The Role of the Royal Family in Transforming the Institution of Traditional Leadership in South Africa




Customary law, traditional leaders, royal family, transformation, gender equality


This article focuses on the institutional role of the royal family in the promotion of the transformative aspirations of the new dawn of democracy, particularly the right to gender equality within the institution of traditional leadership. The article argues that the royal family is foundational to the regulation of traditional authority regarding the pursuit of the principles of non-discrimination to ensure the preservation of the identity of the institution of traditional leadership. The argument is limited to the institution that follows the patriarchal system of governance with ascension to the throne that is restricted to males only and not on matrilineal systems, regency, or any other leadership position that is available within the institution. The focus is triggered by the constitutionalised status of customary law that has subjected the institution of traditional leadership under intense constitutional scrutiny for its compliance with the transformative ideals of the constitutional dispensation. Such scrutiny is grounded by the Constitution, 1996 which is contextualised by the adoption of the Traditional Leadership and Khoisan Act 3 of 2019 (National Act), which gave the institution affirmative responsibilities to promote principles of equality and non-discrimination. This role is of keen interest, particularly with the judicial developments that have opened opportunities for women within royal households to ascend to the throne. These opportunities then raise a question regarding the preservation of the institutional identity of the traditional community.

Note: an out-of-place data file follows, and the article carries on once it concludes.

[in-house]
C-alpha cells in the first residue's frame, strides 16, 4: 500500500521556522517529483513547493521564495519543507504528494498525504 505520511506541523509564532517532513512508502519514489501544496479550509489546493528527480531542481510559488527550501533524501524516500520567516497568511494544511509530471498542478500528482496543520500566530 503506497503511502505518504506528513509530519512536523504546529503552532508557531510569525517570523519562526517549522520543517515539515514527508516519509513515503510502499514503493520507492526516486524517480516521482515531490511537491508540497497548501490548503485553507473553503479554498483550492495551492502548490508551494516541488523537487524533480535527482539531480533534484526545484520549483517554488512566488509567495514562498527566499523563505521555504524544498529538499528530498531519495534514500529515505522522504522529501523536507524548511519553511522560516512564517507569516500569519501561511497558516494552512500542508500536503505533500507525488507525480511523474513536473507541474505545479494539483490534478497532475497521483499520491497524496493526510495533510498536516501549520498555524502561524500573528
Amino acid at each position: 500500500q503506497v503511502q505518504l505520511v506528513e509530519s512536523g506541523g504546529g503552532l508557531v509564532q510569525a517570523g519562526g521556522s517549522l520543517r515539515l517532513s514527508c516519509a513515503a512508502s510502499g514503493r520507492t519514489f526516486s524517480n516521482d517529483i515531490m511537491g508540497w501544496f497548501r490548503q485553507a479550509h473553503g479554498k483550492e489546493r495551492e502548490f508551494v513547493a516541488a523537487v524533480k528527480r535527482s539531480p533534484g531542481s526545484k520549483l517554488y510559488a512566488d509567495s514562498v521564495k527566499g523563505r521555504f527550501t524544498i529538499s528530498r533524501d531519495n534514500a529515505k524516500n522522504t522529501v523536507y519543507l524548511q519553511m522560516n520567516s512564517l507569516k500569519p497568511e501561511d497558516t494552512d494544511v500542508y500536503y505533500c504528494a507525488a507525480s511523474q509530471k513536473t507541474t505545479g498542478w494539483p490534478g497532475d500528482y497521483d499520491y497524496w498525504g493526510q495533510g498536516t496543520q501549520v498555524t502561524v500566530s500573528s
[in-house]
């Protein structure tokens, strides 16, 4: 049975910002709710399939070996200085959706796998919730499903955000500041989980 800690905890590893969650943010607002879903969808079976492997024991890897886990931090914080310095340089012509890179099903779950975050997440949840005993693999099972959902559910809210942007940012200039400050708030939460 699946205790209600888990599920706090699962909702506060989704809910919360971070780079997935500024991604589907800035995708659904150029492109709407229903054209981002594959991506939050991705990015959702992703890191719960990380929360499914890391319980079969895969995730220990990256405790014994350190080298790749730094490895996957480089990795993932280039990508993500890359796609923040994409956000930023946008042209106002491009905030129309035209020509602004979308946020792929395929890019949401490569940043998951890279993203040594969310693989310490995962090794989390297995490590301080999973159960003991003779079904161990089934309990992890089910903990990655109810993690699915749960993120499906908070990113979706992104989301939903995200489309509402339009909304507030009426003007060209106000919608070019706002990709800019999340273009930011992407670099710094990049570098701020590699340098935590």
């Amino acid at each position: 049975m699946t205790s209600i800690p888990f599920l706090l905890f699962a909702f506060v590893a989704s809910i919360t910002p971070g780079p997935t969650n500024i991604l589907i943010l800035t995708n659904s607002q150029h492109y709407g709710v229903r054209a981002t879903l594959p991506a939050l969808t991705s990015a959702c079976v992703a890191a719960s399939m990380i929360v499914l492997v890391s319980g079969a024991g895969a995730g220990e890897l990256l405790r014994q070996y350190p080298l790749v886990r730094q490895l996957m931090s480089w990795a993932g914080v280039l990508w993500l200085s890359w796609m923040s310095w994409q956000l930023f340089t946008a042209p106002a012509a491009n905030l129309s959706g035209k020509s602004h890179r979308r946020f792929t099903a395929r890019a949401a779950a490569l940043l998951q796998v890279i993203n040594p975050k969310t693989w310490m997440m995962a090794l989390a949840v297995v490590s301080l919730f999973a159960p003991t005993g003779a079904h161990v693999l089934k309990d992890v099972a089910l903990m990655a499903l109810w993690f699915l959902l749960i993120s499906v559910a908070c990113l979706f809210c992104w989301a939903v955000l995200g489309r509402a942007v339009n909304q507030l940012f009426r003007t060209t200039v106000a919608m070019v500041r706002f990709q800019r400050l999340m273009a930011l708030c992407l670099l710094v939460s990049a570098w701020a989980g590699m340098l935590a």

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How to Cite

Ntlama-Makhanya, Nomthandazo. “The Role of the Royal Family in Transforming the Institution of Traditional Leadership in South Africa”. Journal of Law, Society and Development, 20 pages.



Received 2023-10-26
Accepted 2024-04-08
Published 2024-05-30